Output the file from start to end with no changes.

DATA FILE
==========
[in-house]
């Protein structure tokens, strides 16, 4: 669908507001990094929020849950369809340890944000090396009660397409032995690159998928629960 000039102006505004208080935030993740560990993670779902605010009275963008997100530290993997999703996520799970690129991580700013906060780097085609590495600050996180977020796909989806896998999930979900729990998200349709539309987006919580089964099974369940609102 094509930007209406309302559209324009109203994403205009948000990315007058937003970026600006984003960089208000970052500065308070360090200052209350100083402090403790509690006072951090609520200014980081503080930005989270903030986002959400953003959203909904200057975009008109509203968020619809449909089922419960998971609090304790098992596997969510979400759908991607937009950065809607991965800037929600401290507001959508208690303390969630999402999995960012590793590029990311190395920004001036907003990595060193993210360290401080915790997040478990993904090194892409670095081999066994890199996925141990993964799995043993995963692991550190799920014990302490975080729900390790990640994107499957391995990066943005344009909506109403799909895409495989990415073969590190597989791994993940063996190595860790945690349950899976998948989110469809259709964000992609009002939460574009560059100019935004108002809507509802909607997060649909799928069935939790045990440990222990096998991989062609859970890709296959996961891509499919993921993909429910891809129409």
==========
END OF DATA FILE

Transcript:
[in-house]
């Protein structure tokens, strides 16, 4: 669908507001990094929020849950369809340890944000090396009660397409032995690159998928629960 000039102006505004208080935030993740560990993670779902605010009275963008997100530290993997999703996520799970690129991580700013906060780097085609590495600050996180977020796909989806896998999930979900729990998200349709539309987006919580089964099974369940609102 094509930007209406309302559209324009109203994403205009948000990315007058937003970026600006984003960089208000970052500065308070360090200052209350100083402090403790509690006072951090609520200014980081503080930005989270903030986002959400953003959203909904200057975009008109509203968020619809449909089922419960998971609090304790098992596997969510979400759908991607937009950065809607991965800037929600401290507001959508208690303390969630999402999995960012590793590029990311190395920004001036907003990595060193993210360290401080915790997040478990993904090194892409670095081999066994890199996925141990993964799995043993995963692991550190799920014990302490975080729900390790990640994107499957391995990066943005344009909506109403799909895409495989990415073969590190597989791994993940063996190595860790945690349950899976998948989110469809259709964000992609009002939460574009560059100019935004108002809507509802909607997060649909799928069935939790045990440990222990096998991989062609859970890709296959996961891509499919993921993909429910891809129409």